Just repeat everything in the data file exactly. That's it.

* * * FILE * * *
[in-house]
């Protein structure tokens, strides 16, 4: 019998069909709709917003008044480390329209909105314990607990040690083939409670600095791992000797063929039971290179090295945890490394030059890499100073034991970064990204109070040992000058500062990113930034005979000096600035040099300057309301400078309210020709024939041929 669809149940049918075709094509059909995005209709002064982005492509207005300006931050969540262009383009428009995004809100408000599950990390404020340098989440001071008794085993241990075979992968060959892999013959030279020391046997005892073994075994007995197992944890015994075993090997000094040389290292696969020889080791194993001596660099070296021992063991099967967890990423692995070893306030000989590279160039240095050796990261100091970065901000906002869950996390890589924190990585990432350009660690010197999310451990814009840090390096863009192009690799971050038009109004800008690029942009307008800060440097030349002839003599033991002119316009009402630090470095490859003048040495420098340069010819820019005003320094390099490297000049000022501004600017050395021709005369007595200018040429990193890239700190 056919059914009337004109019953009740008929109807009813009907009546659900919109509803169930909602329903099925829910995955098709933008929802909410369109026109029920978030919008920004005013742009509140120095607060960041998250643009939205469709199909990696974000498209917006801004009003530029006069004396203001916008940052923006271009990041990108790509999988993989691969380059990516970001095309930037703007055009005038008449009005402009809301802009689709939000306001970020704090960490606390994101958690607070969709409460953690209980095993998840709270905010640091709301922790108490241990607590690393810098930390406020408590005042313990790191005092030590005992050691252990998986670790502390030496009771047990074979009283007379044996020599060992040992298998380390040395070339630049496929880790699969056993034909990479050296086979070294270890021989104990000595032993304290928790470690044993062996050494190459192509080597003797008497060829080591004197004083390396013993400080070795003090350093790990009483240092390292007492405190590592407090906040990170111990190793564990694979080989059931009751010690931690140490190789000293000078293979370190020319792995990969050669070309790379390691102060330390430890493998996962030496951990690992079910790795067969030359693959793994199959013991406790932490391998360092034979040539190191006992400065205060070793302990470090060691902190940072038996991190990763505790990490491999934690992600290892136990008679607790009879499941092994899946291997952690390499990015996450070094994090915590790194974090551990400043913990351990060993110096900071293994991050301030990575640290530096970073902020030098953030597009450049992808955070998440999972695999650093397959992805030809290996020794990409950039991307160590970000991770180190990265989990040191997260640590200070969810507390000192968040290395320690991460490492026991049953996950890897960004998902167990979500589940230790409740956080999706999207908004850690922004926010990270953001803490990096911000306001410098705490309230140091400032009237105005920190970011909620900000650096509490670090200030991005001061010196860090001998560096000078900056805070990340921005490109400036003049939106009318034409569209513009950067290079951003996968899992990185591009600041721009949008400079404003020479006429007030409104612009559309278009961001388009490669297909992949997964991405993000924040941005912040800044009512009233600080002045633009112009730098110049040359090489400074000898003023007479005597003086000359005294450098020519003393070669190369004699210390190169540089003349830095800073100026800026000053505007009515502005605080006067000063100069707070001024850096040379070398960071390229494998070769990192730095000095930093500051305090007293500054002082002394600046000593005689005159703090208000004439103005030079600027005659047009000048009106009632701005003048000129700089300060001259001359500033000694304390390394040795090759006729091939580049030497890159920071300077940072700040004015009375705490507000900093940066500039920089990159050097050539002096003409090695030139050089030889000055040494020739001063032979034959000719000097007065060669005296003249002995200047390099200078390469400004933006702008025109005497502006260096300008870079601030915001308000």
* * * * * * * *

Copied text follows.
[in-house]
């Protein structure tokens, strides 16, 4: 019998069909709709917003008044480390329209909105314990607990040690083939409670600095791992000797063929039971290179090295945890490394030059890499100073034991970064990204109070040992000058500062990113930034005979000096600035040099300057309301400078309210020709024939041929 669809149940049918075709094509059909995005209709002064982005492509207005300006931050969540262009383009428009995004809100408000599950990390404020340098989440001071008794085993241990075979992968060959892999013959030279020391046997005892073994075994007995197992944890015994075993090997000094040389290292696969020889080791194993001596660099070296021992063991099967967890990423692995070893306030000989590279160039240095050796990261100091970065901000906002869950996390890589924190990585990432350009660690010197999310451990814009840090390096863009192009690799971050038009109004800008690029942009307008800060440097030349002839003599033991002119316009009402630090470095490859003048040495420098340069010819820019005003320094390099490297000049000022501004600017050395021709005369007595200018040429990193890239700190 056919059914009337004109019953009740008929109807009813009907009546659900919109509803169930909602329903099925829910995955098709933008929802909410369109026109029920978030919008920004005013742009509140120095607060960041998250643009939205469709199909990696974000498209917006801004009003530029006069004396203001916008940052923006271009990041990108790509999988993989691969380059990516970001095309930037703007055009005038008449009005402009809301802009689709939000306001970020704090960490606390994101958690607070969709409460953690209980095993998840709270905010640091709301922790108490241990607590690393810098930390406020408590005042313990790191005092030590005992050691252990998986670790502390030496009771047990074979009283007379044996020599060992040992298998380390040395070339630049496929880790699969056993034909990479050296086979070294270890021989104990000595032993304290928790470690044993062996050494190459192509080597003797008497060829080591004197004083390396013993400080070795003090350093790990009483240092390292007492405190590592407090906040990170111990190793564990694979080989059931009751010690931690140490190789000293000078293979370190020319792995990969050669070309790379390691102060330390430890493998996962030496951990690992079910790795067969030359693959793994199959013991406790932490391998360092034979040539190191006992400065205060070793302990470090060691902190940072038996991190990763505790990490491999934690992600290892136990008679607790009879499941092994899946291997952690390499990015996450070094994090915590790194974090551990400043913990351990060993110096900071293994991050301030990575640290530096970073902020030098953030597009450049992808955070998440999972695999650093397959992805030809290996020794990409950039991307160590970000991770180190990265989990040191997260640590200070969810507390000192968040290395320690991460490492026991049953996950890897960004998902167990979500589940230790409740956080999706999207908004850690922004926010990270953001803490990096911000306001410098705490309230140091400032009237105005920190970011909620900000650096509490670090200030991005001061010196860090001998560096000078900056805070990340921005490109400036003049939106009318034409569209513009950067290079951003996968899992990185591009600041721009949008400079404003020479006429007030409104612009559309278009961001388009490669297909992949997964991405993000924040941005912040800044009512009233600080002045633009112009730098110049040359090489400074000898003023007479005597003086000359005294450098020519003393070669190369004699210390190169540089003349830095800073100026800026000053505007009515502005605080006067000063100069707070001024850096040379070398960071390229494998070769990192730095000095930093500051305090007293500054002082002394600046000593005689005159703090208000004439103005030079600027005659047009000048009106009632701005003048000129700089300060001259001359500033000694304390390394040795090759006729091939580049030497890159920071300077940072700040004015009375705490507000900093940066500039920089990159050097050539002096003409090695030139050089030889000055040494020739001063032979034959000719000097007065060669005296003249002995200047390099200078390469400004933006702008025109005497502006260096300008870079601030915001308000």